Consumer Watchdog Hammers Online Industry, Cites Study Claiming Websites Often Share Personal Info

By Ed Silverstein October 12, 2011

Consumer Watchdog is blasting the online industry after a study was released from Stanford University's Computer Security Laboratory which says that online information is frequently shared without the knowledge of consumers.

The study revealed that a consumer’s username or ID was shared with another website on 61 percent of 185 of the most visited websites, according to Consumer Watchdog.

In response, Consumer Watchdog asked the Federal Trade Commission (FTC) to investigate the relevant privacy issues.

“This study proves that personally identifiable information is regularly shared without consumers’ knowledge. We can’t rely on industry promises to protect consumer privacy; clearly we need Do Not Track legislation and we need it now,” John M. Simpson, privacy project director at Consumer Watchdog, said in an organization statement.

The FTC backed creating a "do not track" option for the Internet in a report made public in 2010. The option would restrict advertisers in the collection of consumer data, according to TechZone 360.

“It appears that most companies’ privacy policies are nothing but empty promises and worthless shams,” Simpson said. “The Federal Trade Commission needs to examine their claims closely and take action where there is deception.”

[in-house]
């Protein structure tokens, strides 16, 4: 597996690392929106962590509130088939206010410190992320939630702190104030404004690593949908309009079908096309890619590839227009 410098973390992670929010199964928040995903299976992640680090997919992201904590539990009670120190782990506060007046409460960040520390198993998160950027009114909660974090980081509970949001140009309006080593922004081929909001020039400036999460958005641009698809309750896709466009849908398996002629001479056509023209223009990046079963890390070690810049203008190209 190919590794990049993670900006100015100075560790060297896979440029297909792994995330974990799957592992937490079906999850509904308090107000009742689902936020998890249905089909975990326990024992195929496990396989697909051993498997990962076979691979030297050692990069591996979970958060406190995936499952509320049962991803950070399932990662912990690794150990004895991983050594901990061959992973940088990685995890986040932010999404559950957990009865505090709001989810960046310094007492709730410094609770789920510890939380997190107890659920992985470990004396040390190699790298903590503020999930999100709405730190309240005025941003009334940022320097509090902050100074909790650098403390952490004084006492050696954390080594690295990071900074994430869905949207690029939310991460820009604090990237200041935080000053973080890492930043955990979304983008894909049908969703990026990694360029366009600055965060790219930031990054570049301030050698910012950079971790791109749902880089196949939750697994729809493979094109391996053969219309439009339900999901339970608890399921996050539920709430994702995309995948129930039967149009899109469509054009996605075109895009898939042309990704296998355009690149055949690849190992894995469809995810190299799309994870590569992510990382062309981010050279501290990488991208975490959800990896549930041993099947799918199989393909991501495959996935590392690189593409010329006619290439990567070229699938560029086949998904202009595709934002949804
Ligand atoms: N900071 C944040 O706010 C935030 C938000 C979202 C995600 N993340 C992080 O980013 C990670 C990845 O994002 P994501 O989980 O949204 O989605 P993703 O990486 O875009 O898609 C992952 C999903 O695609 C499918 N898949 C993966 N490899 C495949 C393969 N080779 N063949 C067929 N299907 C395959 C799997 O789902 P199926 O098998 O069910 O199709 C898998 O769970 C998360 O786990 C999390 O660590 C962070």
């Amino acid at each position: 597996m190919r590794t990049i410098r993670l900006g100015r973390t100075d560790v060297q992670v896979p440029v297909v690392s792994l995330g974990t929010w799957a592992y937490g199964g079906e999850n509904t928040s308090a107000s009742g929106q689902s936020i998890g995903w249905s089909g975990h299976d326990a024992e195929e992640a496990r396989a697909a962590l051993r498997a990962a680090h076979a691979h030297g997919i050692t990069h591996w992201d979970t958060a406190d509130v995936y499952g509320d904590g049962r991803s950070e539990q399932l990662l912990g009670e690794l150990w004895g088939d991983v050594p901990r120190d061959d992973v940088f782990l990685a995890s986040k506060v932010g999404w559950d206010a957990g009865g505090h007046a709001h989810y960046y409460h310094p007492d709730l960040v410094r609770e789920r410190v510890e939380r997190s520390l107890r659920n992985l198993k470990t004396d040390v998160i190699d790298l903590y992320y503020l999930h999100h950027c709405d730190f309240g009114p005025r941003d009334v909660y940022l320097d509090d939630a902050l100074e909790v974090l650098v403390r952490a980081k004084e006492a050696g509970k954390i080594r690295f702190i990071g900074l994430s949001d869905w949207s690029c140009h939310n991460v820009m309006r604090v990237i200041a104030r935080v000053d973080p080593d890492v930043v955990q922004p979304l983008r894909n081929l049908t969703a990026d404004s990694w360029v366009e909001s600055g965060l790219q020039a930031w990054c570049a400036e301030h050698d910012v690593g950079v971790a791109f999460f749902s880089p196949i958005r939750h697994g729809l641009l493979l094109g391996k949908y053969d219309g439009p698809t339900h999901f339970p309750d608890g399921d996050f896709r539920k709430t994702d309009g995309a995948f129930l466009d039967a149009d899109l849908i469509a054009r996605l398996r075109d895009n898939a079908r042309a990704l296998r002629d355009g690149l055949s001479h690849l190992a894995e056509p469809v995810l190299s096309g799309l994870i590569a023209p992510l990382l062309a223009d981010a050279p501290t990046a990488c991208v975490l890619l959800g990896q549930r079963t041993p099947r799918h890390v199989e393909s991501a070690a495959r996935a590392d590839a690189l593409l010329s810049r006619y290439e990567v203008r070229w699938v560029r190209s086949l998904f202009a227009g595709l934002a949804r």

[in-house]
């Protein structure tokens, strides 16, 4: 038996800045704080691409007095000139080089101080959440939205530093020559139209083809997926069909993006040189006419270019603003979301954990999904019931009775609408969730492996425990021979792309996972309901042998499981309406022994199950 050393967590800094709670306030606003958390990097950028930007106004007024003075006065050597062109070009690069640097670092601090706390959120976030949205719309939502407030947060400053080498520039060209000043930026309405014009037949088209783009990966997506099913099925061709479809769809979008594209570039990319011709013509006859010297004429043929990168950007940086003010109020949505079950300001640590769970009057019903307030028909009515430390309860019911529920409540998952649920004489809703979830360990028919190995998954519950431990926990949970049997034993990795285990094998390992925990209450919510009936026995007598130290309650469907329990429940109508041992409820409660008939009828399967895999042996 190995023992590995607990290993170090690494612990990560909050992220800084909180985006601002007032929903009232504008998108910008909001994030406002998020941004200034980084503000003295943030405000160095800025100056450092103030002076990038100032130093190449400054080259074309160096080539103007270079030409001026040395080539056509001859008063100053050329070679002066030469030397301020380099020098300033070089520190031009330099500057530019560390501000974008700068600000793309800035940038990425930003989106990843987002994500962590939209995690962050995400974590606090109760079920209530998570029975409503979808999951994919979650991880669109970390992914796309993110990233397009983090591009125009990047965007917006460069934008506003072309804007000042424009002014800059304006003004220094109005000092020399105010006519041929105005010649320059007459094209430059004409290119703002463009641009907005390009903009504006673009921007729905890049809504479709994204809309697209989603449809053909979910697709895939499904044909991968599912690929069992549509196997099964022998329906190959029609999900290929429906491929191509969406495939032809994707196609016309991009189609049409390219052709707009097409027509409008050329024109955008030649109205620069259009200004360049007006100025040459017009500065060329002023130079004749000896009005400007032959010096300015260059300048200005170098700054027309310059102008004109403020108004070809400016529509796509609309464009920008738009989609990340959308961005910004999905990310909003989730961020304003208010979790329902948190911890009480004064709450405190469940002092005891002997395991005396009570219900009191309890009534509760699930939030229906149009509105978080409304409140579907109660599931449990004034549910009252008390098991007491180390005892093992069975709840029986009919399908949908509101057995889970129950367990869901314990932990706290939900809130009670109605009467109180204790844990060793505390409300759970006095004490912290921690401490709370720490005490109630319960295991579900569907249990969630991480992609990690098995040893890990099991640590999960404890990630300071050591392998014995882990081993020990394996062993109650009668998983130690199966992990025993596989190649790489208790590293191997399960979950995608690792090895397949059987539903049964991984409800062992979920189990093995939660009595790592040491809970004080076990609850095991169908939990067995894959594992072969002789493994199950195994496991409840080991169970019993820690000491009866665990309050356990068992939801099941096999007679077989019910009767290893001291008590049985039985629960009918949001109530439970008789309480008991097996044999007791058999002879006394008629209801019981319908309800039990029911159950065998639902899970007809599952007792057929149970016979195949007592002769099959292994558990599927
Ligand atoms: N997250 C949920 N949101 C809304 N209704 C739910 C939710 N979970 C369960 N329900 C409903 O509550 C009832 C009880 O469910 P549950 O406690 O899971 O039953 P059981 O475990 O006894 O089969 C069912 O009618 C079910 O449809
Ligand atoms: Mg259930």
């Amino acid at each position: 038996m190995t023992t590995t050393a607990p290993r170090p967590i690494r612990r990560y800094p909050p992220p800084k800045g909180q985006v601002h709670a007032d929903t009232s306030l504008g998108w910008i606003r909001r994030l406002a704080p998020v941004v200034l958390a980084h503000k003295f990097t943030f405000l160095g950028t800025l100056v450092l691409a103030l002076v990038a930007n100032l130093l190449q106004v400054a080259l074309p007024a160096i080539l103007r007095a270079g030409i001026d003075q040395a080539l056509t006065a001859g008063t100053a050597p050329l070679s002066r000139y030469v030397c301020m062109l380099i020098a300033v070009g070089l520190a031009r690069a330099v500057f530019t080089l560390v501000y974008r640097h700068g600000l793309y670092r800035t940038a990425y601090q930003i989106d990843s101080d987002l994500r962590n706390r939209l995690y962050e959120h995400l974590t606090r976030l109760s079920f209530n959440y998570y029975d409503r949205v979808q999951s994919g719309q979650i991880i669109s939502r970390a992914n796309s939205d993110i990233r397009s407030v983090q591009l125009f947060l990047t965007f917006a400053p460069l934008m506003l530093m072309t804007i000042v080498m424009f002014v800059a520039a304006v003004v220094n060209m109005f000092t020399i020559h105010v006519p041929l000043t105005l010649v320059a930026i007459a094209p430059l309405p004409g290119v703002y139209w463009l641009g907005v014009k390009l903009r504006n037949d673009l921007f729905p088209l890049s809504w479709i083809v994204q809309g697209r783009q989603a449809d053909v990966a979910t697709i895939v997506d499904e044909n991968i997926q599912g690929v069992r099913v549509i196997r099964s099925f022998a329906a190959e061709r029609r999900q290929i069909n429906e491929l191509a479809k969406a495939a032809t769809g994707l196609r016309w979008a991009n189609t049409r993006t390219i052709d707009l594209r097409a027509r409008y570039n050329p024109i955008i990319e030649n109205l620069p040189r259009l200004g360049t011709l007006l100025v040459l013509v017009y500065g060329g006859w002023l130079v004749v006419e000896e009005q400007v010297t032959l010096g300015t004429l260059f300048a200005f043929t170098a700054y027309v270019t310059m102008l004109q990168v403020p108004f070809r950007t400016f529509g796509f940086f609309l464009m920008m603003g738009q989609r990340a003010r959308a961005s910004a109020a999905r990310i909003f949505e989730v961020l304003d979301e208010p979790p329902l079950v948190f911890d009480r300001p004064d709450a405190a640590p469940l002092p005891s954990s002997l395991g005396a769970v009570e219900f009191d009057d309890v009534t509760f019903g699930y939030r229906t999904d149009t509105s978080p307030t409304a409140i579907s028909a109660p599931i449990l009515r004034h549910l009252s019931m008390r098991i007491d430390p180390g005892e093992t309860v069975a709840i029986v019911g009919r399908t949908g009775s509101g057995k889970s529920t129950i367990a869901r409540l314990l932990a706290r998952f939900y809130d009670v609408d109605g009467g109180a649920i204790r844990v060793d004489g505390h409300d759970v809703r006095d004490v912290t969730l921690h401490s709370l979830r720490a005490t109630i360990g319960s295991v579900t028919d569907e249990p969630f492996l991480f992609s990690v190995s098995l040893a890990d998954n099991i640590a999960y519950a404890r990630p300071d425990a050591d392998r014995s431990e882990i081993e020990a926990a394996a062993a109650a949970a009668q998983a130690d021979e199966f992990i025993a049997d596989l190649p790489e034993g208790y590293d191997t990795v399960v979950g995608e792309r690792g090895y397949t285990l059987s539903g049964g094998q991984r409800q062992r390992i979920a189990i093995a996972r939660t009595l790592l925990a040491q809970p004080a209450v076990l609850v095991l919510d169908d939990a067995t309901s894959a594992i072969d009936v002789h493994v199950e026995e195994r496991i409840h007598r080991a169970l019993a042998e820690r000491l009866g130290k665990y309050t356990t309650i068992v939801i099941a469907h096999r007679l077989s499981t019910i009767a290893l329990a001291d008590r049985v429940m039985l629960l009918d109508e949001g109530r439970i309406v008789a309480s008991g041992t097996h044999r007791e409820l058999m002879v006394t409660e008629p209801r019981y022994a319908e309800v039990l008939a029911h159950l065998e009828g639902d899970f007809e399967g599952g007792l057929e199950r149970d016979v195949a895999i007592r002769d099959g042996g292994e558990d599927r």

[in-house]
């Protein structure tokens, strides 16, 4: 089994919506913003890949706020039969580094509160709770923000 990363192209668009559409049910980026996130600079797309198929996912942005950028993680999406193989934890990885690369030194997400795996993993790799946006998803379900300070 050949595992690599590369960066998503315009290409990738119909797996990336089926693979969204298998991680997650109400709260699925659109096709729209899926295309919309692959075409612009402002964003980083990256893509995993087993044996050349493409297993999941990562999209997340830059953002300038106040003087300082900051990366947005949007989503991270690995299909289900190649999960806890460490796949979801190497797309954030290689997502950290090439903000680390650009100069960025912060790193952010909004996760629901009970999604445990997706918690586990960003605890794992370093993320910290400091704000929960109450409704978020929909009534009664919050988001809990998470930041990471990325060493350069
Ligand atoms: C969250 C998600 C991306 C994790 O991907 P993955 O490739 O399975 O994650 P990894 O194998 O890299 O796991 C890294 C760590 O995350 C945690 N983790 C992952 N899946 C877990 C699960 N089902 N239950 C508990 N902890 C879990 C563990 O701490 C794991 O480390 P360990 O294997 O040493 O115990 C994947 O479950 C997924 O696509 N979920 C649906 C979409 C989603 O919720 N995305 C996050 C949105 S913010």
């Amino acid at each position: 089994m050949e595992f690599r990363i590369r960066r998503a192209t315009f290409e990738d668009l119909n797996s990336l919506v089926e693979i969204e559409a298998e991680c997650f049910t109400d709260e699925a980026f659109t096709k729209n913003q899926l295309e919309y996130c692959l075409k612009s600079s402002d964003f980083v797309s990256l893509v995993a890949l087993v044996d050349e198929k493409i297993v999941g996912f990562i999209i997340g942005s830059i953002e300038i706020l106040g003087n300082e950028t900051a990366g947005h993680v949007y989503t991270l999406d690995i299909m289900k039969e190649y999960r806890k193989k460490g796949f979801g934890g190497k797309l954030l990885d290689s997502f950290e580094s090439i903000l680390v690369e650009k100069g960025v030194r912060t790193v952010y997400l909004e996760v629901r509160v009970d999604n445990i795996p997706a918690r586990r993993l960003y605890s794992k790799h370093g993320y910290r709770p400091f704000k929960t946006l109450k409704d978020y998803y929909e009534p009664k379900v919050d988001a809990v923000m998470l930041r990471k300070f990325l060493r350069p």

In a related matter, TechZone360 also reported that the top recipients of username and user ID information were Facebook, Google, comScore and Quantcast. And OkCupid, a dating website, may sell user info to BlueKai and Lotame, such as: “gender, age, ZIP code, relationship status, and drug use frequency,” TechZone 360 said.

The FTC is aware of the issue.

"A host of invisible cyberazzi, cookies and other data catchers follow us as we browse, reporting our every stop and action to marketing companies that in turn collect an astonishingly complete profile of our online behavior," FTC Chairman Jon Leibowitz said at a recent privacy forum held at the National Press Club.

Ed Silverstein is a TechZone360 contributor. To read more of his articles, please visit his columnist page.

Edited by Rich Steeves

TechZone360 Contributor

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